Added: 28th December 2013
Views: 1386
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Posted By: Lava1964
McDonalds Arch Deluxe flop McDonalds has had a few flops on their menu over the years. None was more costly than the Arch Deluxe fiasco of 1996. McDonald's marketed the sandwich as an adults-only burger. A very odd $100-million advertising campaign was launched to emphasize the point. Commercials featured kids who didn't want anything to do with the burger. (Some even said it was yucky.) Surveys showed the bizarre ad campaign was turning off potential customers from all demographic groups. Moreover, the Arch Deluxe was the highest priced burger on the menu, which did not help sales either. McDonald's then tried to salvage the burger with a more traditional advertising approach: This time the commercials showed McDonald's icon Ronald McDonald enoying the burger while doing adult activities, such as playing golf. It was too late, though. Even coupons allowing people to buy the burger for just a dollar failed to save the Arch Deluxe from extinction. McDonalds discontinued the sandwich in 1997.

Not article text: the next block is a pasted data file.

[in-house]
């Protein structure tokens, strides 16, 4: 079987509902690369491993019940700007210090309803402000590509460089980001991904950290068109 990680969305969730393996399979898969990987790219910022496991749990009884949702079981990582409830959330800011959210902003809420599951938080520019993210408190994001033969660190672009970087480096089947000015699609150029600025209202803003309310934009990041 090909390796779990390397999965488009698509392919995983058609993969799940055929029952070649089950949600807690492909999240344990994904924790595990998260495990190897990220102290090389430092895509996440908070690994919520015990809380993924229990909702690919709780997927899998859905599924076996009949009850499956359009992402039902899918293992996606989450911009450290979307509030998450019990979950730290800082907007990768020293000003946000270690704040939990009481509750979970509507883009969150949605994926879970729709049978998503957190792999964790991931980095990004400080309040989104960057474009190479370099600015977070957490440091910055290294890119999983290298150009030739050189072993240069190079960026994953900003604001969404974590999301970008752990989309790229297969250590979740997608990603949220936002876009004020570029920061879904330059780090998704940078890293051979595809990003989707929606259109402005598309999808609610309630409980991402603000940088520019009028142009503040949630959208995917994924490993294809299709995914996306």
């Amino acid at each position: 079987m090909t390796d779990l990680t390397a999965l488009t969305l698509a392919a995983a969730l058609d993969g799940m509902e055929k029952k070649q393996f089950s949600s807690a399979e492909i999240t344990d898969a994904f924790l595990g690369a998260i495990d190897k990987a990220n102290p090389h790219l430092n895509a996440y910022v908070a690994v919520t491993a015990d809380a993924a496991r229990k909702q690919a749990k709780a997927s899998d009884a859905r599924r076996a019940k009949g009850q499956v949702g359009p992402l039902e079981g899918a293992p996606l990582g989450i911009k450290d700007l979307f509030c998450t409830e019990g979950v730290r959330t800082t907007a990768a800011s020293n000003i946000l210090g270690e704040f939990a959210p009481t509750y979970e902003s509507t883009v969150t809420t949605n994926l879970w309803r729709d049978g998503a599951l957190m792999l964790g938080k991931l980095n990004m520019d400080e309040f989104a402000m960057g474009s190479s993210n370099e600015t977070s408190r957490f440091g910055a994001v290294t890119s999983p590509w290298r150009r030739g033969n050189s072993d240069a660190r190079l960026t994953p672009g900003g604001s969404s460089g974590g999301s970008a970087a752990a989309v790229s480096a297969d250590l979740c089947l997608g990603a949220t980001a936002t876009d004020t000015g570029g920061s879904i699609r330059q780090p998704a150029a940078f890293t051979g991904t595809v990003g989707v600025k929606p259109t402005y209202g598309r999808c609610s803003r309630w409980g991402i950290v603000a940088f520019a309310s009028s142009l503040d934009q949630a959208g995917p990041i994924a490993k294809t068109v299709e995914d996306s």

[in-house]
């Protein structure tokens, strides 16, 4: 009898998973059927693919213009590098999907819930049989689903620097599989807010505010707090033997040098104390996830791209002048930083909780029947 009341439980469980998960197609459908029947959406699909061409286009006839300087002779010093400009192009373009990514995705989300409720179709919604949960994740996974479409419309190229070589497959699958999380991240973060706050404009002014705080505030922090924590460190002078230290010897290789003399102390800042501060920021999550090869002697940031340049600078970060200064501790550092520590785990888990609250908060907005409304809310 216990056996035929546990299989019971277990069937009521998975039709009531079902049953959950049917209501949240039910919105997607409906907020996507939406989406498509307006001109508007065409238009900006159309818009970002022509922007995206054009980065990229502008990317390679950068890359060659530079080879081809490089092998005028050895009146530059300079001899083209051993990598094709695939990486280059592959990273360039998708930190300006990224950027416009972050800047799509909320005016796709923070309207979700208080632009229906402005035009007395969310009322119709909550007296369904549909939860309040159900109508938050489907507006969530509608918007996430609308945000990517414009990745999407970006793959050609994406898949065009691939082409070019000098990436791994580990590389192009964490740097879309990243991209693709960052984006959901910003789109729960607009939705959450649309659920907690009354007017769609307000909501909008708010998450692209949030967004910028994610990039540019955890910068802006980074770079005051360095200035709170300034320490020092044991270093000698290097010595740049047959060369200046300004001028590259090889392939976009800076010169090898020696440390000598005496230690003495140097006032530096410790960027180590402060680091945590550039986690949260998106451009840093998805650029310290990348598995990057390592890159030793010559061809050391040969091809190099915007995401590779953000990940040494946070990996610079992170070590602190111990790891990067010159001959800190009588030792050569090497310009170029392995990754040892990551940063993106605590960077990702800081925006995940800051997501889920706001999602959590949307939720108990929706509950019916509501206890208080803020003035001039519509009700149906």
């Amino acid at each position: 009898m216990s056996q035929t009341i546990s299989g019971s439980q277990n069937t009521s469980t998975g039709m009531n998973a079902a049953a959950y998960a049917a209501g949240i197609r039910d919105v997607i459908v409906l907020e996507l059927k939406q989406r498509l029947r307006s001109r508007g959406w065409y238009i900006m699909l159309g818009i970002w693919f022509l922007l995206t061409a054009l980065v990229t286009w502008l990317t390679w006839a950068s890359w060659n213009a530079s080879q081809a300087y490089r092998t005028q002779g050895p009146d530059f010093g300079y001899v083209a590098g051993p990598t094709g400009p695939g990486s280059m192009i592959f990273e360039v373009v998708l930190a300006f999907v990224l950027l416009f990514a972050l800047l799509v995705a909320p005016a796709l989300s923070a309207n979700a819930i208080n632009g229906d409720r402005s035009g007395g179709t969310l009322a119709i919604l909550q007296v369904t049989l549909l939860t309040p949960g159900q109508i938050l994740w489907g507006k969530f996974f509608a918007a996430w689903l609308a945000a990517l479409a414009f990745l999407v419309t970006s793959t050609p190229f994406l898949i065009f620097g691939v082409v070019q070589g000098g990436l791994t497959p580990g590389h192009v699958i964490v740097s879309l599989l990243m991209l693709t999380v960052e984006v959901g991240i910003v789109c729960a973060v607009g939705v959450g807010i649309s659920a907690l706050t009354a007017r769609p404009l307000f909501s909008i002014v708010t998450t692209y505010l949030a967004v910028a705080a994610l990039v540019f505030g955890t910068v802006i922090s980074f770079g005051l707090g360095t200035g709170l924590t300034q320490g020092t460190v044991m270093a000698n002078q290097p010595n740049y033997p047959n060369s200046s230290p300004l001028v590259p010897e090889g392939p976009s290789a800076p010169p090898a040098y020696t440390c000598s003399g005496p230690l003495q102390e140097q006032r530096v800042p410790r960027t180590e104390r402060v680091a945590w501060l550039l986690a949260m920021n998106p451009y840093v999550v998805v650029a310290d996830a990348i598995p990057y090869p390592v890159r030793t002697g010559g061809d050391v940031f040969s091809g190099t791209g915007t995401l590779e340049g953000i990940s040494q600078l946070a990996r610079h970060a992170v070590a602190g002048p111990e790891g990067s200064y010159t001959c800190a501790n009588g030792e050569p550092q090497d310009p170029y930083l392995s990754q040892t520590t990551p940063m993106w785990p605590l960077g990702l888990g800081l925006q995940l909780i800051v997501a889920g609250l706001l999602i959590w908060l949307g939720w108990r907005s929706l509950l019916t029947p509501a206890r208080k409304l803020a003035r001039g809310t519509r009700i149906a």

Tags: Arch  Deluxe  McDonalds 
Added: 17th November 2007
Views: 16238
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Posted By: Lava1964